The figure below is from a study on mast cells in osteoarthritis, showing both increased numbers of mast cells and an increase in tryptase. (Creative Commons License)[ref]

Chronic urticaria (hives, itchiness):

Unsurprisingly, chronic urticaria is linked with mast cell activation and histamine release. Chronic urticaria is defined as having episodes of itchy wheals or hives on the skin, with the chronic part meaning it happens (intermittently) for 6 months or more.

Some people with chronic urticaria have autoantibodies against the FcεRI receptor or against IgE — but it doesn’t seem to be an autoimmune condition for everyone. Regardless of the initiating cause, mast cell degranulation is involved.[ref]

The first thing most clinicians recommend for chronic urticaria is non-sedating antihistamines that block the H1 receptor. This works for a portion of patients, but not for everyone. Genetics plays a role here, and people who have genetically lower IgE levels are less likely to have chronic urticaria.[ref]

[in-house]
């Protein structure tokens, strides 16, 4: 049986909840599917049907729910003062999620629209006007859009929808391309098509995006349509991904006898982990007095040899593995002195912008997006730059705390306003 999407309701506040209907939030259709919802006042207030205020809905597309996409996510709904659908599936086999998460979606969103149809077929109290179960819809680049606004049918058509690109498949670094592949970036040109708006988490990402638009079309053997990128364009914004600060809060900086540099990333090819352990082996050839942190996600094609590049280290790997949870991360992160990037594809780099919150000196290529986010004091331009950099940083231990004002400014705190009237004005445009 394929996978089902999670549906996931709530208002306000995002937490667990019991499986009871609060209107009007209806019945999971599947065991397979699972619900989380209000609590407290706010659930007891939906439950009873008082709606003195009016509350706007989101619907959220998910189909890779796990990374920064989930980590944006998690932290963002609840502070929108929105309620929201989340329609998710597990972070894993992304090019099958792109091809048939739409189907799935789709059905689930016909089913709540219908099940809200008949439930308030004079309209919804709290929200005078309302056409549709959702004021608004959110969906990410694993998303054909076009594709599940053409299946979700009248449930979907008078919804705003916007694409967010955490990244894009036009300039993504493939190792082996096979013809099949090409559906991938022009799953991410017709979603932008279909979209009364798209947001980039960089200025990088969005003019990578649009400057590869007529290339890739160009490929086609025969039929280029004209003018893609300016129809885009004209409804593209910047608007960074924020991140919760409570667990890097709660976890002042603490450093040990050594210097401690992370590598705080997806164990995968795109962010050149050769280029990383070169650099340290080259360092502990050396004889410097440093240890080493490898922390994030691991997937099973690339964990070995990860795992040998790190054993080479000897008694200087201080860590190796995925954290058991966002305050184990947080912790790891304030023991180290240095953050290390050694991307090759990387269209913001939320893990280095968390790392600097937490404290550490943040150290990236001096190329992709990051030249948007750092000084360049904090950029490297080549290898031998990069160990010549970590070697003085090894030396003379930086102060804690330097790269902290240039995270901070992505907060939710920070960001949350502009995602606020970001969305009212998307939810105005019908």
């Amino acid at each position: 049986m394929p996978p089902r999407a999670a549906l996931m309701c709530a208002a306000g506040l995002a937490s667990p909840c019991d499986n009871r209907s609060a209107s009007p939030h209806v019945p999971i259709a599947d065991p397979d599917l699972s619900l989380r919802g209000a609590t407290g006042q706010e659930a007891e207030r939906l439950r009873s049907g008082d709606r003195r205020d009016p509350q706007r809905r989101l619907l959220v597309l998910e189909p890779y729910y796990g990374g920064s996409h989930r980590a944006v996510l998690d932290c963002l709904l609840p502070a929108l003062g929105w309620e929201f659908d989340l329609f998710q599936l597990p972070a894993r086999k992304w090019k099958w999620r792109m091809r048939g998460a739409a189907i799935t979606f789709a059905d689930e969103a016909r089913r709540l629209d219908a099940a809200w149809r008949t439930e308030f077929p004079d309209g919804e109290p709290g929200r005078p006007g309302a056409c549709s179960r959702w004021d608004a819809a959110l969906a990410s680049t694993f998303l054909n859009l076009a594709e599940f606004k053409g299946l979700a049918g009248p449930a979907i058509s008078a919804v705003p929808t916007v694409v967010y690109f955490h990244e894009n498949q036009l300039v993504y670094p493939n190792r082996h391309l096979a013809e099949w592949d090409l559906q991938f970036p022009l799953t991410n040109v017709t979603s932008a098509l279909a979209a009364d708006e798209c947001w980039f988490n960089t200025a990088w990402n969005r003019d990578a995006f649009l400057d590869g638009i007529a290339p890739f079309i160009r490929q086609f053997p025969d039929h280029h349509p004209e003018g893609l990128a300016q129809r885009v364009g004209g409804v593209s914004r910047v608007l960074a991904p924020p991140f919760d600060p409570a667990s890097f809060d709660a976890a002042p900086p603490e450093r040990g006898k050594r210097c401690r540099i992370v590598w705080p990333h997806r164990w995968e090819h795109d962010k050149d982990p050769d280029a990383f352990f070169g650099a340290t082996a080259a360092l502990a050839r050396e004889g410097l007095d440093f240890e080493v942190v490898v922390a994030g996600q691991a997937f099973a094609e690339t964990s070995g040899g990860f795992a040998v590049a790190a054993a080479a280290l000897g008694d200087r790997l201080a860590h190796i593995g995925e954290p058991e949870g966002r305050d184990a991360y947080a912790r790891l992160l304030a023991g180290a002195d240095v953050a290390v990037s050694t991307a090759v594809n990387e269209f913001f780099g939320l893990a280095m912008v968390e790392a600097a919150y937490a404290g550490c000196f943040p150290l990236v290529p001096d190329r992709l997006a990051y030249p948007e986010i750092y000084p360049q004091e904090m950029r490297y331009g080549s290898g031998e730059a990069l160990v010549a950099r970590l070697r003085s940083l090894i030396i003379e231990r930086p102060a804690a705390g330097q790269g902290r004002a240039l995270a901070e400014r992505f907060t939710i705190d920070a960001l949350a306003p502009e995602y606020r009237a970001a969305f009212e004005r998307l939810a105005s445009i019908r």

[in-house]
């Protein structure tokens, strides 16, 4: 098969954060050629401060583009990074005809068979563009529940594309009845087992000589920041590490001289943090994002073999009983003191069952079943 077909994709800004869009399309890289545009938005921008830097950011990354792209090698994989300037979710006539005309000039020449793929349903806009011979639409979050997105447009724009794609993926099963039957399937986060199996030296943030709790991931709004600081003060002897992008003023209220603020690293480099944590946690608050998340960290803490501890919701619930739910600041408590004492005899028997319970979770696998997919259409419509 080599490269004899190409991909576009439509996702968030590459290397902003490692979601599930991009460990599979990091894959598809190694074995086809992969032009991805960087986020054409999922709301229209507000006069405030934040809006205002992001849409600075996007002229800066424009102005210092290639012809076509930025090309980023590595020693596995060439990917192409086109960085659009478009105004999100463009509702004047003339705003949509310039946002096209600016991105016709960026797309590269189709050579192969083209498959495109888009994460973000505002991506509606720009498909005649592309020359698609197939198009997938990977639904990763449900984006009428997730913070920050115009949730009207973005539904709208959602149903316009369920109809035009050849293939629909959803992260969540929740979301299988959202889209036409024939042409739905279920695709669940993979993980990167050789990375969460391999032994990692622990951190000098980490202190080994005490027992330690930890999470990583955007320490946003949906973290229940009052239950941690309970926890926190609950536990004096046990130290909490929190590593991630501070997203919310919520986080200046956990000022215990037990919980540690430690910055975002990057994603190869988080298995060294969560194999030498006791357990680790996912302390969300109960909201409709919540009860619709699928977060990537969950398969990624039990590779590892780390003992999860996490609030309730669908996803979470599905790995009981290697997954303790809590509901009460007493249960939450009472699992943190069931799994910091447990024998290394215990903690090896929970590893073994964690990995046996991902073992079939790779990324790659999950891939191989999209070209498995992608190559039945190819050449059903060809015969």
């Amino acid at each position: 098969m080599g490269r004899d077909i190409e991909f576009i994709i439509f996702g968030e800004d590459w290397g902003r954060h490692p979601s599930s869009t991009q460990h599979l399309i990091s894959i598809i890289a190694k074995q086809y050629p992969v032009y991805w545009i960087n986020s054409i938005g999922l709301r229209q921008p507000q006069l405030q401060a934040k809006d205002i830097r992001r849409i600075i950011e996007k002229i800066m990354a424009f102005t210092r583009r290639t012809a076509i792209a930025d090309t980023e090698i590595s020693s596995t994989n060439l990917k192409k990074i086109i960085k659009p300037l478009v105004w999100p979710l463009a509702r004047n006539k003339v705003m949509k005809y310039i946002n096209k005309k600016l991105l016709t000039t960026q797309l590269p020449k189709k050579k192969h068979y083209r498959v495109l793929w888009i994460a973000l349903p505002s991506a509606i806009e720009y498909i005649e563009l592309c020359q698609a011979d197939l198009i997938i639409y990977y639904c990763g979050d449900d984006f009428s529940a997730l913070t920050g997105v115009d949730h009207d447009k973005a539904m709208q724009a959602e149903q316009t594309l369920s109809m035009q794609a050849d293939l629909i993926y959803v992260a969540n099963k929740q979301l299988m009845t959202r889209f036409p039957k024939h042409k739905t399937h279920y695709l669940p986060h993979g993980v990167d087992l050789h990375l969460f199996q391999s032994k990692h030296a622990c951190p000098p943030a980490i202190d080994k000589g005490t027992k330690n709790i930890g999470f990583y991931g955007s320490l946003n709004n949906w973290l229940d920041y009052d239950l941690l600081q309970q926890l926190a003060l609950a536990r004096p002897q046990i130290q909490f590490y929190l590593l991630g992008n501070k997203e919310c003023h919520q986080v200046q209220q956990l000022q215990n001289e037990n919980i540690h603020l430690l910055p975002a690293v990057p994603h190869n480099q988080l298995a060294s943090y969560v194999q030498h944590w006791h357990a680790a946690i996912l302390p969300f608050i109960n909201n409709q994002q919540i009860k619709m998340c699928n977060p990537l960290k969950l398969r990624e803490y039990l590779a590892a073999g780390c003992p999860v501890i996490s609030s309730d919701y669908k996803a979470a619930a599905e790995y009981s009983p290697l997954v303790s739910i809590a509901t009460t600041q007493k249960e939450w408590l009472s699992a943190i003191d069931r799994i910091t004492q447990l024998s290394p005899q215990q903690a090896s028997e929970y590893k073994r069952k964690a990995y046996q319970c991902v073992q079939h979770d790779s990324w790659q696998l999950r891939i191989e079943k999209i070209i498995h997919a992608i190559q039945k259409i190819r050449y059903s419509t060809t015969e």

Mast cells, atrial fibrillation, and cardiac diseases:

The research on mast cells in heart disease is fairly new – and really interesting.

Researchers estimate that there are ~50,000 mast cells/g of human heart tissue. They lie just outside the epithelial cells that make up blood vessels and in the areas surrounding the nerves and myocytes. In heart failure and cardiomyopathy, the number of mast cells is greatly increased.[ref]

Atrial fibrillation (a-fib) is a heart arrhythmia that includes a rapid atrial activation and an irregular response in the ventricle. There are several very interesting studies explaining how mast cells are involved in causing a-fib. In hearts with a-fib, there is fibrosis in the atrium, with an accumulation of extracellular matrix (ECM) proteins. This increase in ECM proteins – fibrosis – separates the individual bundles of muscle cells and disturbs the propagation of the impulse that causes the heart to beat regularly.[ref]